A 44 tonne artic lorry thunders down Queen Street behind a Vauxhall Corsa, narrowly misses the Brian Clough statue and jackknifes across the Old Market Square before skidding to a halt behind the cherry pink saloon car, which has ploughed into the Left Lion.
Stephen Tompkinson climbs onto the cab roof, shouts obscenities and strips down to a turquoise thong.
It’s one of the scenes from Truckers, a new BBC comedy drama, set and filmed in Nottingham, which begins next week.
And it’ll show more of the city and surrounding areas than anything else we’ve seen on the small (or big) screen befoere.
“Nottingham is in the DNA of the series,” says writer Billy Ivory, who is also the executive producer on Truckers, which runs for five one-hour episodes from Thursday.
“I’m really proud of the Nottingham setting,” says the Southwell-raised writer, who was nominated for a Bafta for his screenplay for the film Made In Dagenham.
“A Thing Called For Love was the first time I got them to come to the city, which was good but I kept saying I wanted Nottingham to be one of the characters.
“We got that with Truckers. Right from the opening shot you are looking right across the city. And the final shot of that first episode is Stephen and Ashleigh Walters walking down to the Old Market Square from the Theatre Royal. It’s a long, long shot and it’s almost like they’re being absorbed by the city.”
Truckers tells the story of a small family trucking firm and stars Stephen Tompkinson (Ballykissangel, Brassed Off), Ashley Walters (Top Boy) and John Dagleish (Lark Rise to Candleford).
“I’m ever so proud of it,” says Billy.
“And I think it’s very funny. It makes me laugh a lot. I think it’s got a very Nottingham sense of humour; that kind of gallows humour.”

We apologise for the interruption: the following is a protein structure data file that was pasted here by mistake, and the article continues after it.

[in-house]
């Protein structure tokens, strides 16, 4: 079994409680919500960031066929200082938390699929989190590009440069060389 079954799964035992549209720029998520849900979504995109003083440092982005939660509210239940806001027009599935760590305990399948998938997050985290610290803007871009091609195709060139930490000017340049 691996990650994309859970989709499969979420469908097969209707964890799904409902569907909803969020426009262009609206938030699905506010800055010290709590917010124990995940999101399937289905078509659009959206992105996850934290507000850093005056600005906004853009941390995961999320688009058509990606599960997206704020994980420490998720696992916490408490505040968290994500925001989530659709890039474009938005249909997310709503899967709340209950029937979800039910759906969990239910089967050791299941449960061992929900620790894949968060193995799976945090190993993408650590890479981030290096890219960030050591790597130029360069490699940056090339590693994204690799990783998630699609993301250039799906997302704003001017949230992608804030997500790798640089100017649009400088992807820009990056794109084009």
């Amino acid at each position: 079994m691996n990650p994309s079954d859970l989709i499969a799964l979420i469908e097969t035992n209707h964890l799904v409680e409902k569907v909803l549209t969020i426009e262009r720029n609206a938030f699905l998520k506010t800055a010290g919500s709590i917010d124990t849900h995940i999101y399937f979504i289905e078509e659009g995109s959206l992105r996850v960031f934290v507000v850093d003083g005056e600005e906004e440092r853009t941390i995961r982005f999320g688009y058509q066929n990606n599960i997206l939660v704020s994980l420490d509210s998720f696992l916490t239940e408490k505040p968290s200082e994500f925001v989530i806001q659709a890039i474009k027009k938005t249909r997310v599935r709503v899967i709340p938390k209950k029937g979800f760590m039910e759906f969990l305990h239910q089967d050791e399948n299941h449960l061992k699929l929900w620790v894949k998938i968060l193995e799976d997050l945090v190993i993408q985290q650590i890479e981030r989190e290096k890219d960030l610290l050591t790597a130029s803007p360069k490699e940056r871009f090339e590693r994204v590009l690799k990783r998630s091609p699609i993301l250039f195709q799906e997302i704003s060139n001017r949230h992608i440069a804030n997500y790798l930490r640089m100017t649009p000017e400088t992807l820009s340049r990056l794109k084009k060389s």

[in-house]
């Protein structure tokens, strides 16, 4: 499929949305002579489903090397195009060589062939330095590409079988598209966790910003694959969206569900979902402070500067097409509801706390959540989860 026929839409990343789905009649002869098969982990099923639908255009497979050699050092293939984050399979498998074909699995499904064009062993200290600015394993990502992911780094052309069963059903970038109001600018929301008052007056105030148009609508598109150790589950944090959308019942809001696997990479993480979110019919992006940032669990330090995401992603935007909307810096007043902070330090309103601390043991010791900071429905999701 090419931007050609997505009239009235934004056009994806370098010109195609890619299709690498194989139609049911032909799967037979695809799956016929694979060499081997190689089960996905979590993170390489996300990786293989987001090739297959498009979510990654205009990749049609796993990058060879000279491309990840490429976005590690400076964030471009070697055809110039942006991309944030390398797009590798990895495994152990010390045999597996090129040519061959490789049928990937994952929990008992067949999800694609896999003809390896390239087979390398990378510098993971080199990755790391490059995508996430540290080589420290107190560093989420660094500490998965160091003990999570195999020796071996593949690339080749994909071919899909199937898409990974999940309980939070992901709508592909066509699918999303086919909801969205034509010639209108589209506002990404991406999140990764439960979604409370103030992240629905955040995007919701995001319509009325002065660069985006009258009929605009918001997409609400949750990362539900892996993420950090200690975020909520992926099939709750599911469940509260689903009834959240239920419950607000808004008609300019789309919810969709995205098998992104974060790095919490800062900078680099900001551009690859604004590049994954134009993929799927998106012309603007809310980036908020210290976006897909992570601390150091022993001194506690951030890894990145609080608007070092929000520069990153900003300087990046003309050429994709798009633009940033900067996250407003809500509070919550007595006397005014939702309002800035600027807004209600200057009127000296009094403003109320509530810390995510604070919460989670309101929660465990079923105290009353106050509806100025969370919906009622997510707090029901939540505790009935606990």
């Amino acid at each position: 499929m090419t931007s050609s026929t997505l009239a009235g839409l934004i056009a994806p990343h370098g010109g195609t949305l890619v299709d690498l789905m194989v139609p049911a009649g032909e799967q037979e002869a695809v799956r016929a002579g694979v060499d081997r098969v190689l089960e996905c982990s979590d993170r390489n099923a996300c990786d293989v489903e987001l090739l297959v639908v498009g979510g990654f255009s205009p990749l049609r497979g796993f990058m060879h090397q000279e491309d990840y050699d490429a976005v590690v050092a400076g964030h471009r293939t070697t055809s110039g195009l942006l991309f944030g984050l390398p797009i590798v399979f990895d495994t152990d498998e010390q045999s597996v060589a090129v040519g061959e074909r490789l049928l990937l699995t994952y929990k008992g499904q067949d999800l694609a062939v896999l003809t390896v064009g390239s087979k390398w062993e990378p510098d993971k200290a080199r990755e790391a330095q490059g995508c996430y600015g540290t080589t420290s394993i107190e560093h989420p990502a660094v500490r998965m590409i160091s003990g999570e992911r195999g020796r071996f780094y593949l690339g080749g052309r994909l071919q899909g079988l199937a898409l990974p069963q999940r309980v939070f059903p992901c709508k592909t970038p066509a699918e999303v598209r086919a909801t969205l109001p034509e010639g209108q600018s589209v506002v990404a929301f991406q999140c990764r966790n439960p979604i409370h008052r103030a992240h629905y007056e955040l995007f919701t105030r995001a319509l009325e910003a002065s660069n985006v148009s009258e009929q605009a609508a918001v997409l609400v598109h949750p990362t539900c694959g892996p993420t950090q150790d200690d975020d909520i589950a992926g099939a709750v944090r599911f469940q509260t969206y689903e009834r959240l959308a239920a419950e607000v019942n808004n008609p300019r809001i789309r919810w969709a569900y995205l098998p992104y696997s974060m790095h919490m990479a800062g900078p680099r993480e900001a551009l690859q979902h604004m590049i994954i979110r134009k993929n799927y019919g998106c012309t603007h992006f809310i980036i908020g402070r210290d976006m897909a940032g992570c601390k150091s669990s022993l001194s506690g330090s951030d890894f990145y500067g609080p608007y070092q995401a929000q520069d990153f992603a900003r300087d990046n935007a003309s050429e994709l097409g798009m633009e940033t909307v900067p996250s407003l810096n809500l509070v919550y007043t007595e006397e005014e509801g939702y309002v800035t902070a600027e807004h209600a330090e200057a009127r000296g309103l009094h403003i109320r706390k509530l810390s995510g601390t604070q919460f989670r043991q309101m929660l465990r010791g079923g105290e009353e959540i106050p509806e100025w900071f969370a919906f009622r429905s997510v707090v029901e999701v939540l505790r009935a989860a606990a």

It was filmed entirely in and around the city over a six week period during early summer. Locations included Hockley, Carlton, St Ann’s, Cossall, Wollaton Park and Eastwood, where the trucking firm is based.
To ensure the character of Nottingham came through, Billy insisted that each actor used a Nottingham accent.
“I was watching Saturday Night and Sunday Morning for about the 90th time recently, which I do every now and again when I need inspiration, and half of them can’t do it. They’re doing a stock northern accent.
“All of the cast on Truckers did a great job,” he says.
“Steve asked me to record some of his lines and send them to him but I told him that I’ve got a really weird accent. Where I grew up was kind of North Notts. Some of the lads I worked with on the bins would say ‘foo’ - ‘I’ll have a foo more o’ them.’ And it’s softened up since then because I’ve poshed up. But I did him a bit anyway and sent it off. When I saw the first day’s rushes I thought he was bang on the money.”
He and Tompkinson had wanted to work together for decades, since meeting while working on Minder in 1991.
“He did a regular stint on that and I wrote a bit for him then,” he says.
“We’d been tying to get something together workwise for a long old time but it just never happened until Truckers.”
He rates Tompkinson’s ability to be able to balance comedy and drama.
“My stuff should be funny one minute and then the next it makes you step back. I’ve been in situations before when you’re on set or at an audition and you say to an actor ‘it’s comedy but it’s very real’ and they play it like it’s a Ken Loach. I tell them ‘Yes, it’s real but it’s funny as well’ and then they start doing pantomime.